Reading (and Writing) the Obituary Page

Even when I was young, the obituaries were “must reading” in my local newspaper. I wasn’t a morbid child – indeed, I felt pretty anxious about death (still do, truth be told) – but obituaries aren’t really about death. They’re about lives. As Bill McDonald, obituary editor for the New York Times said, “The obit page is a collection of stories, of people’s lives, some well known, some obscure. And unlike most newspaper stories, these have a satisfying narrative arc … we not only get to say how the story began; we also get to say how it ended.”

The obituary page of yesterday’s online New York Times is a case in point. The first two stories recount well-known lives:

  • With an insinuating pose and a seductive, throaty voice — her simplest remark sounded like a jungle mating call, one critic Lauren Bacallsaid — Ms. Bacall shot to fame in 1944  …
  • Almost from the moment that he first uttered the greeting “Nanoo, nanoo” as Mork from Ork, an alien Robin Williamswho befriends a wholesome young Colorado woman (Pam Dawber), on the sitcom “Mork and Mindy,” Mr. Williams was a comedy celebrity …

These obituaries of iconic figures Lauren Bacall and Robin Williams are followed by stories of individuals with less fame but who still made the exceeding difficult cut to warrant a Times obit – those who have made “a wrinkle in the social fabric.”

This makes sense, of course. Obituaries are news, so only those whose lives have made a significant difference in the world at large will warrant coverage in the “paper of record.” Other individuals will merit attention in the obit columns of regional or local newspapers.

That’s the news side of the obituaries. The well-told facts of the lives of those who have made a difference in the world. But everyone – even those who don’t merit column inches in a national, regional, or local paper – makes a difference in the world. And tributes to the lives of these lesser-known individuals can be just as important.

Bill McDonald spoke a bit derisively about these “paid death notices” – “gathered and placed in the paper or on the Web by the classified advertising department, which operates independently of the news department.” There’s no fact-checking for these stories. They are written not by journalists, but by family members or via a stock template. But whether they’re called legacies or memorials or tributes, they’re still obituaries in my mind.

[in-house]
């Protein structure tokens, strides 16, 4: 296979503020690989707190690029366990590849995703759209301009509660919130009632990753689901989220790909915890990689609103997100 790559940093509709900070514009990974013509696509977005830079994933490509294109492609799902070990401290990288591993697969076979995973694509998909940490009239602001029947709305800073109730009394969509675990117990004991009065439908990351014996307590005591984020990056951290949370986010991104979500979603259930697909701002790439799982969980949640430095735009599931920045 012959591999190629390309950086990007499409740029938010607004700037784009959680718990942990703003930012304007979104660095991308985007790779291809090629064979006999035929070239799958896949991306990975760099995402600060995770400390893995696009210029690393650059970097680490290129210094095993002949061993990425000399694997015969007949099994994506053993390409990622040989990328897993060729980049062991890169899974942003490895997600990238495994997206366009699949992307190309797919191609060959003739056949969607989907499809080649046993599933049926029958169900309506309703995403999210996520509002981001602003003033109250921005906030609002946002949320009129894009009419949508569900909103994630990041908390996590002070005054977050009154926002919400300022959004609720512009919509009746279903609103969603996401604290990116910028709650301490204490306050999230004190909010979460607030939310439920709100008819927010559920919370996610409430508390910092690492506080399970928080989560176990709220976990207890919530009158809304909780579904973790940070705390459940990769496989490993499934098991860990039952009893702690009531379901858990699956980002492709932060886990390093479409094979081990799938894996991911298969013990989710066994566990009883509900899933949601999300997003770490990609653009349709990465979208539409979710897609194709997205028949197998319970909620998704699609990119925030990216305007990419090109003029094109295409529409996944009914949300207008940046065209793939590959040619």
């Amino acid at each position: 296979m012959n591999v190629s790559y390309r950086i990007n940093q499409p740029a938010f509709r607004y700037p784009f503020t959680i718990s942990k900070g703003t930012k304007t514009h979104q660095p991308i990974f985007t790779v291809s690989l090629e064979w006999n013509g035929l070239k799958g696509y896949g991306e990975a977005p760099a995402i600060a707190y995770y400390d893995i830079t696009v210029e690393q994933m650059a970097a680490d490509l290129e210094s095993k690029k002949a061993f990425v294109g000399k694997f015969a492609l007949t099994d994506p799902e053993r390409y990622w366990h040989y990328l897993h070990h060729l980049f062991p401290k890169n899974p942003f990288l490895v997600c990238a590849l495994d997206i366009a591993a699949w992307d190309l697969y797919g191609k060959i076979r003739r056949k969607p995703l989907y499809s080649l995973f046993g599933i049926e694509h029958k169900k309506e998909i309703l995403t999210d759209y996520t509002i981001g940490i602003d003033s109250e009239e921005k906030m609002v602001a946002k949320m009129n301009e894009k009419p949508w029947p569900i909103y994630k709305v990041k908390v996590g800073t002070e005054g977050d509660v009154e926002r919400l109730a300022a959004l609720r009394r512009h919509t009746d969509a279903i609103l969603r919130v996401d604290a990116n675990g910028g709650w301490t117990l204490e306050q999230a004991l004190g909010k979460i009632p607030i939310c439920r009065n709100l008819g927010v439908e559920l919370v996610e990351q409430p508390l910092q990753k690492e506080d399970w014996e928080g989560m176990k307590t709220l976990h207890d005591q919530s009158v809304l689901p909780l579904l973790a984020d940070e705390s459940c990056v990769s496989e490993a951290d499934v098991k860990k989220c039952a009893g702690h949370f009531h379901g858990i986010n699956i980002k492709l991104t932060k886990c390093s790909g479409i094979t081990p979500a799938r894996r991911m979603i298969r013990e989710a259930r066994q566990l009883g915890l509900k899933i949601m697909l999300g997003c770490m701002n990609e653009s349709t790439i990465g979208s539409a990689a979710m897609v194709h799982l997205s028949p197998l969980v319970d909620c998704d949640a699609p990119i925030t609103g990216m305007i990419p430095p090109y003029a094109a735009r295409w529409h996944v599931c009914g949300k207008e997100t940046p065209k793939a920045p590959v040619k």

* * * * * * * * * *

My father had a massive heart attack in the spring of 2006. Complicated surgery might have extended his life for a while, but he wouldn’t have wanted that. So, instead, we waited for him to die. My sisters lived far away, so my mother and I were the ones who sat vigil by his bedside, mom during the day and me at night. Dad never regained consciousness, but the dying took several days and he finally passed early in the afternoon of March 6. When I returned to the hospital, I spent a bit of time at the bedside with Mom, then we spoke with hospital officials about arrangements and I took her home to the apartment they had shared. We didn’t talk much on the way, but as we walked through the doorway, Mom turned to me. “Get some paper, Kathy. I want to dictate the obituary.”

And she did. She was a newspaperwoman through and through, and she knew exactly what she wanted to say and how she wanted to say it. I took the words down, typed them up when I got home, and sent them off to all the newspapers that had played a part in Dad’s life: Detroit Free Press, Champaign-Urbana News-Gazette, San Antonio Express-News, Sarasota Herald Tribune, Bryan-College Station Eagle. There was a financial charge at each newspaper – just a “paid death notice” in this sense – but the obituary was the story of Joe Ted Miller that Mom thought should be told.

Six and a half years later, Mom was living in an assisted living facility near my sister, Ann, in Seattle. Her health was failing fast and she was nearing the end of her life. Because of work and family obligations, I was the only sibling who was able to make an immediate cross-country trip, though both Mary and Barb wanted to be there, too.